The less bleary eyed of you might have noticed that the white object in the bottom is in fact, a whiffle ball wrapped in cheese cloth. I managed to, ahem; misplace the bottom piece that is similar to the one in the lid that acts as a filter. Since necessity is the mother of invention, and I promising myself I couldn’t have a second beer until we were mashing in, I devised this quick fix that ended up being if anything, better than the actual one. I attached it to the outlet pipe with zip ties and it worked like a charm. The upper piece is a soldered copper pipe assembly that contains dozens of tiny cuts in the pipe that causes the water coming down to rain on the grains. It helps in a later stage as it keeps the amount of solids down which helps clarity.

My intrepid assistant Dave mixed the Crystal Malt in as I poured the larger bag of grain taking care to more or less equally distribute the two kinds. It filled the ice chest about 2/3 up so we had plenty of room. We are ready to mash.

We both got another beer and checked the water temp, it was just at the start of the boil, about 180 degrees, and I judged it perfect. I took a large measuring cup and poured it into a funnel built in to the top of the ice chest “striking” the grains with the hot water. For this we are just interested in getting in volume so I poured it in quickly. Once the water level reached the top of the grain bed, I measured the temperature and found it nearly perfect. I added more hot water then a bit of cold to get the temperature at 158 at the core of the grain bed and the water slightly covering the grains.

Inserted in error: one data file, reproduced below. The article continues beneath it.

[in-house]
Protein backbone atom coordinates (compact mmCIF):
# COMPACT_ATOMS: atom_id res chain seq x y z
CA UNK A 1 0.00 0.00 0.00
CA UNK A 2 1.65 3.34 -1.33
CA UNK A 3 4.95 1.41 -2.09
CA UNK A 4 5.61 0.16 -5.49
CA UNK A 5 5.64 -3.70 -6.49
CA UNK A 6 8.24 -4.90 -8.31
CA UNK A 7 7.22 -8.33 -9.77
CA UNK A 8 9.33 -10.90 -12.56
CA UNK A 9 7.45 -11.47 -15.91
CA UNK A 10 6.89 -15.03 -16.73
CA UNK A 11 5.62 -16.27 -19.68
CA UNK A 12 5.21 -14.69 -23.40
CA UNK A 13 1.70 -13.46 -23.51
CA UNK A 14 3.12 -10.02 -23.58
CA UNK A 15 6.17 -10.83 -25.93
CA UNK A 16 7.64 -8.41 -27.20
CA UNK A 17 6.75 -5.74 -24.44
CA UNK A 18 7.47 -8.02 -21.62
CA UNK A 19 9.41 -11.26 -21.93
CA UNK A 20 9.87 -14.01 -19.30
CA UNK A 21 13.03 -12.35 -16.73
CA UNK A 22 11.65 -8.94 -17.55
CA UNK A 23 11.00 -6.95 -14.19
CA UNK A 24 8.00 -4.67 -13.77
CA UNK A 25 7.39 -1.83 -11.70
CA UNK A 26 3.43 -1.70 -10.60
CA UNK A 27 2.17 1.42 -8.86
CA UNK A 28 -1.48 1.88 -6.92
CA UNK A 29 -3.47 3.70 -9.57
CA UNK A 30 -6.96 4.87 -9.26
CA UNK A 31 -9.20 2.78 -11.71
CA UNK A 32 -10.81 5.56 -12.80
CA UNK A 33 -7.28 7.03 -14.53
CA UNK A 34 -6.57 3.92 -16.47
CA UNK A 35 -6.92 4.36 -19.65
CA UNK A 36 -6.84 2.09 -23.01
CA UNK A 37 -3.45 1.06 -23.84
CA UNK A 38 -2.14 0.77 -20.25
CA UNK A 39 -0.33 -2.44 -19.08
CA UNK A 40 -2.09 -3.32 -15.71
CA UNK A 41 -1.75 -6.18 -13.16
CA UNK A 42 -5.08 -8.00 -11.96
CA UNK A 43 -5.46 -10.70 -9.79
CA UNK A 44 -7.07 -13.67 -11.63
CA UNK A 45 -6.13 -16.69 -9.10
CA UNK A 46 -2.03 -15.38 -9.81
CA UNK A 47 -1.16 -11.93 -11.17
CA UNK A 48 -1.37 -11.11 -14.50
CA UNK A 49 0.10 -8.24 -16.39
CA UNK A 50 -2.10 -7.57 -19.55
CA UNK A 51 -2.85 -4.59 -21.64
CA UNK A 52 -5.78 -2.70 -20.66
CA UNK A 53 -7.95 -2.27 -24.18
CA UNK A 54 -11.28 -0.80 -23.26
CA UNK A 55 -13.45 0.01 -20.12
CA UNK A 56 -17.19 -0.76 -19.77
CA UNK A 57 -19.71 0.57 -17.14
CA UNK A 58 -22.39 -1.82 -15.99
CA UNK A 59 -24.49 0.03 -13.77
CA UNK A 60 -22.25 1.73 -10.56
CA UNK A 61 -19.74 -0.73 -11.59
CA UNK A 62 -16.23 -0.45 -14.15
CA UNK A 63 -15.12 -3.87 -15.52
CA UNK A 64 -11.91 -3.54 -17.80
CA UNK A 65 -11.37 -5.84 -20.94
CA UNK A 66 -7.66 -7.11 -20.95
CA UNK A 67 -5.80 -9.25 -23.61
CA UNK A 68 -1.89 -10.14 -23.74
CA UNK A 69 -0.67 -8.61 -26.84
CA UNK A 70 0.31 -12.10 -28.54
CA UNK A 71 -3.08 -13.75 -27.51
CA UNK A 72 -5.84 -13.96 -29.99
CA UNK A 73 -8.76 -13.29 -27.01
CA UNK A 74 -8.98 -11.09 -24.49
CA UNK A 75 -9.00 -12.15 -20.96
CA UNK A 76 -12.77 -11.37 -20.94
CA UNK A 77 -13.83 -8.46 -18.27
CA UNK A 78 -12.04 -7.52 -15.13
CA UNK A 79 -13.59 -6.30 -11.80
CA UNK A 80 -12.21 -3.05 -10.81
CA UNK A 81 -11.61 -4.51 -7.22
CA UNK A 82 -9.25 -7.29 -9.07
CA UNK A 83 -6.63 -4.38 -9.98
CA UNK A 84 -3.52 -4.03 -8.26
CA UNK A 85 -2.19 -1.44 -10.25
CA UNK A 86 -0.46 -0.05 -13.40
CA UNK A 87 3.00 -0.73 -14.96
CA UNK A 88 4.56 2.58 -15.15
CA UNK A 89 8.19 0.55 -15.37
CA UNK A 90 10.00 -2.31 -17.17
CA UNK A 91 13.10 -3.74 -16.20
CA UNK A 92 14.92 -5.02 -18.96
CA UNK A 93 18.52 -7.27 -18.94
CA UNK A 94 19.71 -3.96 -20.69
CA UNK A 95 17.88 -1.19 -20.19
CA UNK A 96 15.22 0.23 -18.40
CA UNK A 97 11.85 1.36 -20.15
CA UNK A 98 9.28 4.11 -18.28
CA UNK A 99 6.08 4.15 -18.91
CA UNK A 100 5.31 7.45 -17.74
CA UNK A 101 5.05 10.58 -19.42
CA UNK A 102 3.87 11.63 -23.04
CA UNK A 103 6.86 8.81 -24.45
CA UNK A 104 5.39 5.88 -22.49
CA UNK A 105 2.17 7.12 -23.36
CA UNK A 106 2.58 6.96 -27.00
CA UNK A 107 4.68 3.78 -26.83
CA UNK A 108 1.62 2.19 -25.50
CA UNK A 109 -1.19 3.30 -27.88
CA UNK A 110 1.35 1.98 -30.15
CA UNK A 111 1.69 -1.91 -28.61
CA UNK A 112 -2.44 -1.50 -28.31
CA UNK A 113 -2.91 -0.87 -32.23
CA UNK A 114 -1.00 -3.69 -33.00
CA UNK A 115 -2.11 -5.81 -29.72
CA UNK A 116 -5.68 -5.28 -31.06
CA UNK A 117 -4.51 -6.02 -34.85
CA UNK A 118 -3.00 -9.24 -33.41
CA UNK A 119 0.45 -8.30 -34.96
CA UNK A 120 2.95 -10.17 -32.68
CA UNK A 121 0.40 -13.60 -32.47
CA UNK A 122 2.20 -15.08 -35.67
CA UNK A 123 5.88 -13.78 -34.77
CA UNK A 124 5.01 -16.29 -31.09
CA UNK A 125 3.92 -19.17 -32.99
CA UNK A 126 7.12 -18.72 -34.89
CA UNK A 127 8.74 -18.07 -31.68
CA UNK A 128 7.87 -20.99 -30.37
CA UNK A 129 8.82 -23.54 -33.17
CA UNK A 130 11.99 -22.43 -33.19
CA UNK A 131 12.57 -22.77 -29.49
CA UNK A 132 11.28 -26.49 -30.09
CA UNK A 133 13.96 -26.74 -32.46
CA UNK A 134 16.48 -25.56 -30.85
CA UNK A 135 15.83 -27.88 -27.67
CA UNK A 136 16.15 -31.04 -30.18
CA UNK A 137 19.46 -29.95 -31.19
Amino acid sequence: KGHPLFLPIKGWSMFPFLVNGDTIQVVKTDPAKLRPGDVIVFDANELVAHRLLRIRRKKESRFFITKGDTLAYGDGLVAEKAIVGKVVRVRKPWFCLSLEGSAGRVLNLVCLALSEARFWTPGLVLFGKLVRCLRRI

Fill your kettle back up, put the lid on and the heat up, grab a fresh beer and relax for a few; mashing is in progress.

Check your temperature from time to time but resist the urge to open the lid. The temperature will drop, and you may need to add hot water, but unless the temperature has fallen below 153, leave it alone

In order to keep tack of the brew and to make sure things happen on schedule, I like to use a white board. I write down the time I strike the mash and write down my times all the way to the boil. My Brother, the Mechanical Engineer encouraged me to try it and I swear by it now. It eliminates those awkward moments as you think back in a beer induced fog to remember what time you dropped the hops or started the mash.

Looks impressive as hell too.


Ninety minutes have now passed since we started mashing, and our temperature is still looking good.

You gotta like a good ice chest.

I put an empty kettle under the Mashtun and guided a hose into the opening

Our pot should now be at a boil. In another pot, I mix some of that boiling water and cold water to get 3 or 4 gallons of 175 degree water. I pour some of that water into the mashtuns funnel with my measuring cup.